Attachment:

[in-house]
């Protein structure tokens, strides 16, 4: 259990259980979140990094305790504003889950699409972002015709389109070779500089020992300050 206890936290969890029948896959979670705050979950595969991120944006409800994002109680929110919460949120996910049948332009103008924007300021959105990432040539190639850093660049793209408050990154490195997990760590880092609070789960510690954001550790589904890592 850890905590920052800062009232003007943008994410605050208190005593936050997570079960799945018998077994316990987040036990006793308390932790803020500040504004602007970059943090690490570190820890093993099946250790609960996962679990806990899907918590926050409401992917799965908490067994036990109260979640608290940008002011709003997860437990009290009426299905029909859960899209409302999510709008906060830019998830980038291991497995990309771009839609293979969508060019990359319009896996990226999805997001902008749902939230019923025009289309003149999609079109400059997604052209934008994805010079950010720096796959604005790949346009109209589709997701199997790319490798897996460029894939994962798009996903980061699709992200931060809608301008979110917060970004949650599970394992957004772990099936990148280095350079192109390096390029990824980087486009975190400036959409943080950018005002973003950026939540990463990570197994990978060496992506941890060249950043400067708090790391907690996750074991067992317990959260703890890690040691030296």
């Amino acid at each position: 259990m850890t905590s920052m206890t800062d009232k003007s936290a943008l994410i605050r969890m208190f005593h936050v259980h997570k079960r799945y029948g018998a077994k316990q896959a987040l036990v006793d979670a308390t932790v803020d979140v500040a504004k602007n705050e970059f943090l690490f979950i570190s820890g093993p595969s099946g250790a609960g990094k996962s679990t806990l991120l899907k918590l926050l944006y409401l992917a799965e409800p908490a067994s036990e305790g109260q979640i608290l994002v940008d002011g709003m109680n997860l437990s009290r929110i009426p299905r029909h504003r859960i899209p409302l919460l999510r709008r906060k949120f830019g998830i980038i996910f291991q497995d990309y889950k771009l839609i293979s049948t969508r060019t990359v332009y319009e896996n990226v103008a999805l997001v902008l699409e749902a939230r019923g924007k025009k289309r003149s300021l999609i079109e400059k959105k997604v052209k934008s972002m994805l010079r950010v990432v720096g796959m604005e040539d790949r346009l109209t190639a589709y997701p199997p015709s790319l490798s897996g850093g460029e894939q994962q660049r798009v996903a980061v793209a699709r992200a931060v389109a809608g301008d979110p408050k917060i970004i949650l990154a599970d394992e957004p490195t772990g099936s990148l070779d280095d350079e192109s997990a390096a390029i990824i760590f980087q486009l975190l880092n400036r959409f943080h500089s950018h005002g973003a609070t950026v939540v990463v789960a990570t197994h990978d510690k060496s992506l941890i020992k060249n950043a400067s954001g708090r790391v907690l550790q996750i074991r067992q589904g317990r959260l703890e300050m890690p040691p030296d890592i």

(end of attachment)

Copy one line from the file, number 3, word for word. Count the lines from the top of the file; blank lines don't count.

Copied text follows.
């Amino acid at each position: 259990m850890t905590s920052m206890t800062d009232k003007s936290a943008l994410i605050r969890m208190f005593h936050v259980h997570k079960r799945y029948g018998a077994k316990q896959a987040l036990v006793d979670a308390t932790v803020d979140v500040a504004k602007n705050e970059f943090l690490f979950i570190s820890g093993p595969s099946g250790a609960g990094k996962s679990t806990l991120l899907k918590l926050l944006y409401l992917a799965e409800p908490a067994s036990e305790g109260q979640i608290l994002v940008d002011g709003m109680n997860l437990s009290r929110i009426p299905r029909h504003r859960i899209p409302l919460l999510r709008r906060k949120f830019g998830i980038i996910f291991q497995d990309y889950k771009l839609i293979s049948t969508r060019t990359v332009y319009e896996n990226v103008a999805l997001v902008l699409e749902a939230r019923g924007k025009k289309r003149s300021l999609i079109e400059k959105k997604v052209k934008s972002m994805l010079r950010v990432v720096g796959m604005e040539d790949r346009l109209t190639a589709y997701p199997p015709s790319l490798s897996g850093g460029e894939q994962q660049r798009v996903a980061v793209a699709r992200a931060v389109a809608g301008d979110p408050k917060i970004i949650l990154a599970d394992e957004p490195t772990g099936s990148l070779d280095d350079e192109s997990a390096a390029i990824i760590f980087q486009l975190l880092n400036r959409f943080h500089s950018h005002g973003a609070t950026v939540v990463v789960a990570t197994h990978d510690k060496s992506l941890i020992k060249n950043a400067s954001g708090r790391v907690l550790q996750i074991r067992q589904g317990r959260l703890e300050m890690p040691p030296d890592i």